Like a zombie in a low budget horror movie, Republican efforts to repeal and replace the Affordable Care Act (ACA) are back from the dead. Once again.
Less than two months ago, Senate Republicans fell short of their goal to repeal the ACA after Sen. John McCain (R., AZ) joined Sens. Susan Collins (R., ME) and Lisa Murkowski (R., AK) plus all 48 Democratic Senators in defeating a so-called “skinny” repeal by a vote of 49-51. The “skinny” repeal was a last ditch effort after two other repeal efforts failed to pass that same week. At that point, it looked as though Republican efforts to repeal the ACA were not just stalled but were effectively dead in the water.
Enter Sens. Lindsey Graham (R., S.C.) and Bill Cassidy (R., LA). The two worked to put together a proposal that was, until very recently, not garnering much support. But with a September 30th deadline approaching to pass any repeal legislation through the budget reconciliation process, the proposal is now gaining traction.
Essentially, the proposed legislation would convert the ACA’s tax credits, subsidies and funding for Medicaid expansion into block grants to states through 2026. Each state would have discretion on how to use the funds. For example, some might decide to use it to set up high-risk pools or reinsurance programs while others might use it to lower out-of-pocket costs. States would also have discretion to waive many of the ACA’s consumer protections, such as the prohibition against preexisting condition exclusions.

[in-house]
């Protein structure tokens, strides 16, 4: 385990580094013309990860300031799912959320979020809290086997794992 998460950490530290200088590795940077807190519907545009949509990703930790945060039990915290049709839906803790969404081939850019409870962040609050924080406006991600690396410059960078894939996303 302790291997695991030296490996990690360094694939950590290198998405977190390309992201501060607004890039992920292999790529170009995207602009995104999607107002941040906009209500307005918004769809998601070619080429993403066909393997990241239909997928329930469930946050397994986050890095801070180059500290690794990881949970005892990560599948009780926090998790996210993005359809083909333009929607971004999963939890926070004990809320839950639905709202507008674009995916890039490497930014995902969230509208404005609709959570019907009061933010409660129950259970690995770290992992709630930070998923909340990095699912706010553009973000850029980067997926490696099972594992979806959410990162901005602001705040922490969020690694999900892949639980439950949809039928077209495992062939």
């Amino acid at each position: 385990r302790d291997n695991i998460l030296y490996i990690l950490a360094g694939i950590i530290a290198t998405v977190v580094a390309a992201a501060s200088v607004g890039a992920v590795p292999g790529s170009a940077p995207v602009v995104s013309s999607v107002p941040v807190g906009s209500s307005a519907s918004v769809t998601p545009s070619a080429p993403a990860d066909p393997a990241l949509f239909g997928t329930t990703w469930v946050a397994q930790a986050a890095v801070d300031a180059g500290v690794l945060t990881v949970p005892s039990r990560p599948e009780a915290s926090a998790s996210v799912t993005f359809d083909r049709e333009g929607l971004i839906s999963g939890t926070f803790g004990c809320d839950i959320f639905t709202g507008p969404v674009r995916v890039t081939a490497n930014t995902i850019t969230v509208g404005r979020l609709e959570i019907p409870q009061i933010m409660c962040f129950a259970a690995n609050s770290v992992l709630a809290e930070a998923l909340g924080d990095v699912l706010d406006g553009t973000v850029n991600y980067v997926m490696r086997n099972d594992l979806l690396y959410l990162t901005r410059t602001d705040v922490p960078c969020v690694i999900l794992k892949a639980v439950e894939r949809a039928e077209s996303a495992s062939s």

Supporters of the legislation argue it will return power to the states and give them greater flexibility to create solutions for their particular needs. Opponents are concerned because states that expanded Medicaid under the ACA, such as California, New York and Massachusetts, will see significant cuts in funding whereas states that chose not to expand Medicaid, such as Texas, Florida and Georgia, will see significant increases in funding.
Majority Leader Mitch McConnell (R., KY) recently announced the Senate will vote on the legislation next week. The Congressional Budget Office has yet to release its estimate of the effects of the legislation on the budget or on the number of uninsured; however, it stated it will not be able to provide a full analysis before the scheduled vote. With the repeal zombie living to see another day, many are now scrambling to understand the potential impact of the legislation and some are probably wondering what it takes to actually kill a zombie.